All of the major countries of the Eurozone, Germany included, posted losses in the fourth quarter of 2012 as the continent slides deeper into recession. This marks the third consecutive quarter in which the European economy shrank, as Reuters reports:
Germany contracted by 0.6 percent on the quarter, official data showed, marking its worst performance since the global financial crisis was raging in 2009.
France’s 0.3 percent fall was also slightly worse than expectations.
Worryingly for Berlin, it was export performance—the motor of its economy—that did most of the damage, declining significantly more than imports, although economists expect it to bounce back quickly.
This time Germany is the weak link in the eurozone. It’s shrinking faster than France—though revisions to past numbers show that France has been spinning its wheels since the start of 2012.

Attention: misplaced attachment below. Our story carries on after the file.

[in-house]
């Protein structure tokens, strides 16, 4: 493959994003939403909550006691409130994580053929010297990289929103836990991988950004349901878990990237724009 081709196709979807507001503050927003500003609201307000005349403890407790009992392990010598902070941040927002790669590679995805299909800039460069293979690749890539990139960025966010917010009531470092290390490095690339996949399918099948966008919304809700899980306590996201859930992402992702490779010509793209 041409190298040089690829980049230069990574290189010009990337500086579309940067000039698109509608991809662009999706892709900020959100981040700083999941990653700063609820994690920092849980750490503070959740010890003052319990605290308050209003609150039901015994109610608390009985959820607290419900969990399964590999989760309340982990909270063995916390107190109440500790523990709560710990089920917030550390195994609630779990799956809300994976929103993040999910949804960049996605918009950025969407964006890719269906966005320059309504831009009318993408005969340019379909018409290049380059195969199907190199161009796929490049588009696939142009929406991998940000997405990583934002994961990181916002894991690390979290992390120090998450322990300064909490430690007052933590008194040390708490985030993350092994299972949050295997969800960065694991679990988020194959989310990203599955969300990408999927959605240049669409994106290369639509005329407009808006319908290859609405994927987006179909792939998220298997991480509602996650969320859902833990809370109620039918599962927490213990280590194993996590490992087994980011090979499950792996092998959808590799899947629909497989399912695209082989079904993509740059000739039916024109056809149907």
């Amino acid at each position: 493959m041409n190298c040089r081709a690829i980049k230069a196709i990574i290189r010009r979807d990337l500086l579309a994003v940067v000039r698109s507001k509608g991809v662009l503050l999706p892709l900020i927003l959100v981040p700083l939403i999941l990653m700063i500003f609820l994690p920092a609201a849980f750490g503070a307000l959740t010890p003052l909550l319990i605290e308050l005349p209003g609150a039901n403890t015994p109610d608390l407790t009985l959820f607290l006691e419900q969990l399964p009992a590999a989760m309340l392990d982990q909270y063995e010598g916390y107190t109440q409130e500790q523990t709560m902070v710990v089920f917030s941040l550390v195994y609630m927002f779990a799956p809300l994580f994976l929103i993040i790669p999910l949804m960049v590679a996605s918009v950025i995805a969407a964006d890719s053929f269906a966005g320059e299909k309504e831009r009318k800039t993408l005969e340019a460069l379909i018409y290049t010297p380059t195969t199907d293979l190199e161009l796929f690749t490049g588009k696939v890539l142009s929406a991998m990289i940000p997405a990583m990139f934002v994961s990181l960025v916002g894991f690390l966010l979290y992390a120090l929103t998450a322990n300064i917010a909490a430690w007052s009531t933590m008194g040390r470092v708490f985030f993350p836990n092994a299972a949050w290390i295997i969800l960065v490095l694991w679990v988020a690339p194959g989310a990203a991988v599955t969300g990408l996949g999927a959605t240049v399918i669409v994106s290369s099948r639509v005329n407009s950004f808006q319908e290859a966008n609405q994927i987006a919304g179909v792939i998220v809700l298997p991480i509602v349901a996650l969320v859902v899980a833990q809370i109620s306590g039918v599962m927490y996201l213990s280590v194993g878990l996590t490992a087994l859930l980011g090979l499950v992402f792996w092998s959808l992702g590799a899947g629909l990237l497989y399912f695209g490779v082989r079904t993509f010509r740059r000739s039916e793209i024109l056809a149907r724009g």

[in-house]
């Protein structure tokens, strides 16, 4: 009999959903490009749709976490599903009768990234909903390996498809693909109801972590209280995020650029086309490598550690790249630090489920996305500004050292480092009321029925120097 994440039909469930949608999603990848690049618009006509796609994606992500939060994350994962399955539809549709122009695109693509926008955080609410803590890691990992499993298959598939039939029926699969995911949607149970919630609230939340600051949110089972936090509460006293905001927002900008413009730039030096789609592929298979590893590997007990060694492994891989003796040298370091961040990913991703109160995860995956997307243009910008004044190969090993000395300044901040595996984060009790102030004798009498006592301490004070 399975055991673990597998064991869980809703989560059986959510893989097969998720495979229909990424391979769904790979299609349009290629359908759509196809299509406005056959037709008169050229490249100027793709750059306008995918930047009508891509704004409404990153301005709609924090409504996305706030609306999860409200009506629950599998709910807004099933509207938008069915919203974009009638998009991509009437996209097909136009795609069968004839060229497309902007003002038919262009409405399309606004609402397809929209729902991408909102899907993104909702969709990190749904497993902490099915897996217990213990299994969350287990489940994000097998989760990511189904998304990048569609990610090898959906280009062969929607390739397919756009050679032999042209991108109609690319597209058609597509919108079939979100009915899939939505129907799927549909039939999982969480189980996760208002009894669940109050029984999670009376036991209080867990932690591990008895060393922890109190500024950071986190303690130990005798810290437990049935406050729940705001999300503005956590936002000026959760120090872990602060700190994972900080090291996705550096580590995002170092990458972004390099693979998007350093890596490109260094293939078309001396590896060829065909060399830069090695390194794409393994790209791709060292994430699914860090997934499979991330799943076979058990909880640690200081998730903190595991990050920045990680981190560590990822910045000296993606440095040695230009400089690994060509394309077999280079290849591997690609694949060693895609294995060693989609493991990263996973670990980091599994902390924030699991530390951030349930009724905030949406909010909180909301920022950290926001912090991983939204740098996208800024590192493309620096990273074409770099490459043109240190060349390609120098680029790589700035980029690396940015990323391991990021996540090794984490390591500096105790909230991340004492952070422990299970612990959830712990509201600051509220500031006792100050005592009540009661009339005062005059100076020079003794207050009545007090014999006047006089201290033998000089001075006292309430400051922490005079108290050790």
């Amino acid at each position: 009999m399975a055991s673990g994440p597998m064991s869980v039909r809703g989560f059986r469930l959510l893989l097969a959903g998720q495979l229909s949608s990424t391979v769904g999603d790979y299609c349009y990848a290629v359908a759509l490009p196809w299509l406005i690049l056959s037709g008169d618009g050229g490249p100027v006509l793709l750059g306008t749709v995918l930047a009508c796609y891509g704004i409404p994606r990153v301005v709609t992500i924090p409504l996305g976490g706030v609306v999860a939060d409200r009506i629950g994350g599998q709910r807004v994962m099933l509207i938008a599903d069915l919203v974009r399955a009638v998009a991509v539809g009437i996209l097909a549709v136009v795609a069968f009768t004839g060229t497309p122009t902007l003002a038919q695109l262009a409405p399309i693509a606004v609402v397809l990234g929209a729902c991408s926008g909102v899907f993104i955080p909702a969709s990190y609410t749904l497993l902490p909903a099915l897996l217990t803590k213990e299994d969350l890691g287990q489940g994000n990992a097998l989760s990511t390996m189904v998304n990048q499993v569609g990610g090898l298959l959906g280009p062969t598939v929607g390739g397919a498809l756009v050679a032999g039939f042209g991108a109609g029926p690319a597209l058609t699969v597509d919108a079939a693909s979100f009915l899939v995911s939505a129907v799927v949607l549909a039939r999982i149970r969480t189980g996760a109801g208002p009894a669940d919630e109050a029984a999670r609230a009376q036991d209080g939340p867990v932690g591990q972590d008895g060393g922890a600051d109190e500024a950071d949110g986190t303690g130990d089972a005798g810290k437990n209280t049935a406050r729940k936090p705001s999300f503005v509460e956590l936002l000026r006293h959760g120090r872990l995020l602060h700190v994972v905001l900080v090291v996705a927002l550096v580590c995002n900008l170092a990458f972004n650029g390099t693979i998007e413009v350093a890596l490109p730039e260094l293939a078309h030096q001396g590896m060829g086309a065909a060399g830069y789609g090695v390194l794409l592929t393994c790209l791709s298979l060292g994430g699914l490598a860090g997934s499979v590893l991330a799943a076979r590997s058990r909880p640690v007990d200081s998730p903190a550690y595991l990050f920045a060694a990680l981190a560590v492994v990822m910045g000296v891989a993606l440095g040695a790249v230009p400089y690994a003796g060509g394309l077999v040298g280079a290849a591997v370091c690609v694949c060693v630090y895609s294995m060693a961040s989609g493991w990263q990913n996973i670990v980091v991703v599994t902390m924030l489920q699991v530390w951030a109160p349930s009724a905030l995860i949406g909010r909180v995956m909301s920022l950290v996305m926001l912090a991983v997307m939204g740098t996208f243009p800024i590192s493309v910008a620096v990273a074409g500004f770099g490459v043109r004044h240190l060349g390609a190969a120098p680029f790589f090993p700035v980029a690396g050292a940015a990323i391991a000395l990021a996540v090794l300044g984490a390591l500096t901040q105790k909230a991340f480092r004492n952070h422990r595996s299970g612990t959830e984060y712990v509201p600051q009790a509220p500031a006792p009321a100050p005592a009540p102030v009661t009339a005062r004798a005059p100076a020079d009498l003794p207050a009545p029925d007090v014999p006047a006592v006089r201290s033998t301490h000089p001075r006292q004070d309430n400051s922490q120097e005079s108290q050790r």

As we’ve noted here before, the ECB’s open-ended support for debt-strapped governments like Greece, Italy, and Spain has papered over the euro crisis, but the underlying problems that caused it persist. Europe is now paying the price.
With Japan also in negative growth territory and the U.S. skating just above it with minuscule growth in Q4 2012, the global economy is now in as worse a shape as it has been since the great meltdown of 2008.
The world economy remains sickly, and the doctors don’t know what to do.
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